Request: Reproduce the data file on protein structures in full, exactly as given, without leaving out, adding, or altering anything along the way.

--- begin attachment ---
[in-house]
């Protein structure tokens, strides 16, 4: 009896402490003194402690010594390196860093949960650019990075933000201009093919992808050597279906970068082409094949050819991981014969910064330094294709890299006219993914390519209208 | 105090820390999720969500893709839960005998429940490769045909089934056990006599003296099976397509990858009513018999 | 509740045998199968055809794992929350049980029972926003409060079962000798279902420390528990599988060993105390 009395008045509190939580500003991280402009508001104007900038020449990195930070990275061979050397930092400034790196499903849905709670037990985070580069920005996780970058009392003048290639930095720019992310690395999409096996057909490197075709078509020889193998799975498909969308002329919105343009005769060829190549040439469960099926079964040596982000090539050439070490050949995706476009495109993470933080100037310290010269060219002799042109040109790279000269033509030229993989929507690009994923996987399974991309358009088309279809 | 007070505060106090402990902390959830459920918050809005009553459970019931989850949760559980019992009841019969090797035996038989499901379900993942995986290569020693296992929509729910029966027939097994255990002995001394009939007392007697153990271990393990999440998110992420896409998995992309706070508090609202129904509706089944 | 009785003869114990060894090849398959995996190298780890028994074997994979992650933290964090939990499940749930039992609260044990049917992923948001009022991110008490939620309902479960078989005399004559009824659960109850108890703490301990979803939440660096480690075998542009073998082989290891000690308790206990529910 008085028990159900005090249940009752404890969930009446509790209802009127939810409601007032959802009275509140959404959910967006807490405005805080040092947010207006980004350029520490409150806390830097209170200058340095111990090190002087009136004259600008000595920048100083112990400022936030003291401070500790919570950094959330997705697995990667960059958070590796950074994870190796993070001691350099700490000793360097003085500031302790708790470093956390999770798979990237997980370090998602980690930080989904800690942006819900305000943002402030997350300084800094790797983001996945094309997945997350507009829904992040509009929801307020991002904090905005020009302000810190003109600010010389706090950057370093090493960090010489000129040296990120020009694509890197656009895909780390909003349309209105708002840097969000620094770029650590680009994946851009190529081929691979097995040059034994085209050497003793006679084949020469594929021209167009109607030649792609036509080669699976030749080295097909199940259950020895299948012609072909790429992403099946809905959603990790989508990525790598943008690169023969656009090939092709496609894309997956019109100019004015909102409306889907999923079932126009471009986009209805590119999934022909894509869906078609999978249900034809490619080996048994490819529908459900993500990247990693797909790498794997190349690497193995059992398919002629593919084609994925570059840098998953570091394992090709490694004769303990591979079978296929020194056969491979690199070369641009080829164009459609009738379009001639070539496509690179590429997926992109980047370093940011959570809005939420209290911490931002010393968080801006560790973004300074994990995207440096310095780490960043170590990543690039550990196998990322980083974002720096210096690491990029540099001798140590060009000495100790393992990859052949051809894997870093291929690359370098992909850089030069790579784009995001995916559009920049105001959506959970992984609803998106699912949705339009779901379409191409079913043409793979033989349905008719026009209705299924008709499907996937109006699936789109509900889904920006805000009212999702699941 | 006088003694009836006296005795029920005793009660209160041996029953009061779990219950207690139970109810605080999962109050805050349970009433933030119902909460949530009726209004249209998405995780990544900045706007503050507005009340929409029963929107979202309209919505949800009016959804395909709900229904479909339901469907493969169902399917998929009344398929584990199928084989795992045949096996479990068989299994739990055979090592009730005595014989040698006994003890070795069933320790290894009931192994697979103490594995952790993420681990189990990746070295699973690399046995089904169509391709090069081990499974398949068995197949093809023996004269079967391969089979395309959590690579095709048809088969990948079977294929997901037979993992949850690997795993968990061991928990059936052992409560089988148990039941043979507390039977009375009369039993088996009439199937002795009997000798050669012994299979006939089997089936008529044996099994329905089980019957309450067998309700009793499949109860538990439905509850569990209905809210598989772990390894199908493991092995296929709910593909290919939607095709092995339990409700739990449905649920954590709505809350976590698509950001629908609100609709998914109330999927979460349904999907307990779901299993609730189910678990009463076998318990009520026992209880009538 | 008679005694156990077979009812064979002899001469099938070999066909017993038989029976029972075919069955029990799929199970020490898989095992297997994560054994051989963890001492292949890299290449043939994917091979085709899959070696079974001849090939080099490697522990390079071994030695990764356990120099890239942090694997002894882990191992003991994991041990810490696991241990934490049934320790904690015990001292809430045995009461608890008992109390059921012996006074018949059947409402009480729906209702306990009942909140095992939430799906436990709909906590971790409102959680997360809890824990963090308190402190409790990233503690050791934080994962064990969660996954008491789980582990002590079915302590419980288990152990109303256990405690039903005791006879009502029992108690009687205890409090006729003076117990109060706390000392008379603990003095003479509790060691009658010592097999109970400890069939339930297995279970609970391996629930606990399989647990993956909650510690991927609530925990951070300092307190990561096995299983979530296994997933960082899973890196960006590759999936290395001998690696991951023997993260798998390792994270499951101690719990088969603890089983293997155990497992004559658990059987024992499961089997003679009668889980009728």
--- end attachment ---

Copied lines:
[in-house]
């Protein structure tokens, strides 16, 4: 009896402490003194402690010594390196860093949960650019990075933000201009093919992808050597279906970068082409094949050819991981014969910064330094294709890299006219993914390519209208 | 105090820390999720969500893709839960005998429940490769045909089934056990006599003296099976397509990858009513018999 | 509740045998199968055809794992929350049980029972926003409060079962000798279902420390528990599988060993105390 009395008045509190939580500003991280402009508001104007900038020449990195930070990275061979050397930092400034790196499903849905709670037990985070580069920005996780970058009392003048290639930095720019992310690395999409096996057909490197075709078509020889193998799975498909969308002329919105343009005769060829190549040439469960099926079964040596982000090539050439070490050949995706476009495109993470933080100037310290010269060219002799042109040109790279000269033509030229993989929507690009994923996987399974991309358009088309279809 | 007070505060106090402990902390959830459920918050809005009553459970019931989850949760559980019992009841019969090797035996038989499901379900993942995986290569020693296992929509729910029966027939097994255990002995001394009939007392007697153990271990393990999440998110992420896409998995992309706070508090609202129904509706089944 | 009785003869114990060894090849398959995996190298780890028994074997994979992650933290964090939990499940749930039992609260044990049917992923948001009022991110008490939620309902479960078989005399004559009824659960109850108890703490301990979803939440660096480690075998542009073998082989290891000690308790206990529910 008085028990159900005090249940009752404890969930009446509790209802009127939810409601007032959802009275509140959404959910967006807490405005805080040092947010207006980004350029520490409150806390830097209170200058340095111990090190002087009136004259600008000595920048100083112990400022936030003291401070500790919570950094959330997705697995990667960059958070590796950074994870190796993070001691350099700490000793360097003085500031302790708790470093956390999770798979990237997980370090998602980690930080989904800690942006819900305000943002402030997350300084800094790797983001996945094309997945997350507009829904992040509009929801307020991002904090905005020009302000810190003109600010010389706090950057370093090493960090010489000129040296990120020009694509890197656009895909780390909003349309209105708002840097969000620094770029650590680009994946851009190529081929691979097995040059034994085209050497003793006679084949020469594929021209167009109607030649792609036509080669699976030749080295097909199940259950020895299948012609072909790429992403099946809905959603990790989508990525790598943008690169023969656009090939092709496609894309997956019109100019004015909102409306889907999923079932126009471009986009209805590119999934022909894509869906078609999978249900034809490619080996048994490819529908459900993500990247990693797909790498794997190349690497193995059992398919002629593919084609994925570059840098998953570091394992090709490694004769303990591979079978296929020194056969491979690199070369641009080829164009459609009738379009001639070539496509690179590429997926992109980047370093940011959570809005939420209290911490931002010393968080801006560790973004300074994990995207440096310095780490960043170590990543690039550990196998990322980083974002720096210096690491990029540099001798140590060009000495100790393992990859052949051809894997870093291929690359370098992909850089030069790579784009995001995916559009920049105001959506959970992984609803998106699912949705339009779901379409191409079913043409793979033989349905008719026009209705299924008709499907996937109006699936789109509900889904920006805000009212999702699941 | 006088003694009836006296005795029920005793009660209160041996029953009061779990219950207690139970109810605080999962109050805050349970009433933030119902909460949530009726209004249209998405995780990544900045706007503050507005009340929409029963929107979202309209919505949800009016959804395909709900229904479909339901469907493969169902399917998929009344398929584990199928084989795992045949096996479990068989299994739990055979090592009730005595014989040698006994003890070795069933320790290894009931192994697979103490594995952790993420681990189990990746070295699973690399046995089904169509391709090069081990499974398949068995197949093809023996004269079967391969089979395309959590690579095709048809088969990948079977294929997901037979993992949850690997795993968990061991928990059936052992409560089988148990039941043979507390039977009375009369039993088996009439199937002795009997000798050669012994299979006939089997089936008529044996099994329905089980019957309450067998309700009793499949109860538990439905509850569990209905809210598989772990390894199908493991092995296929709910593909290919939607095709092995339990409700739990449905649920954590709505809350976590698509950001629908609100609709998914109330999927979460349904999907307990779901299993609730189910678990009463076998318990009520026992209880009538 | 008679005694156990077979009812064979002899001469099938070999066909017993038989029976029972075919069955029990799929199970020490898989095992297997994560054994051989963890001492292949890299290449043939994917091979085709899959070696079974001849090939080099490697522990390079071994030695990764356990120099890239942090694997002894882990191992003991994991041990810490696991241990934490049934320790904690015990001292809430045995009461608890008992109390059921012996006074018949059947409402009480729906209702306990009942909140095992939430799906436990709909906590971790409102959680997360809890824990963090308190402190409790990233503690050791934080994962064990969660996954008491789980582990002590079915302590419980288990152990109303256990405690039903005791006879009502029992108690009687205890409090006729003076117990109060706390000392008379603990003095003479509790060691009658010592097999109970400890069939339930297995279970609970391996629930606990399989647990993956909650510690991927609530925990951070300092307190990561096995299983979530296994997933960082899973890196960006590759999936290395001998690696991951023997993260798998390792994270499951101690719990088969603890089983293997155990497992004559658990059987024992499961089997003679009668889980009728």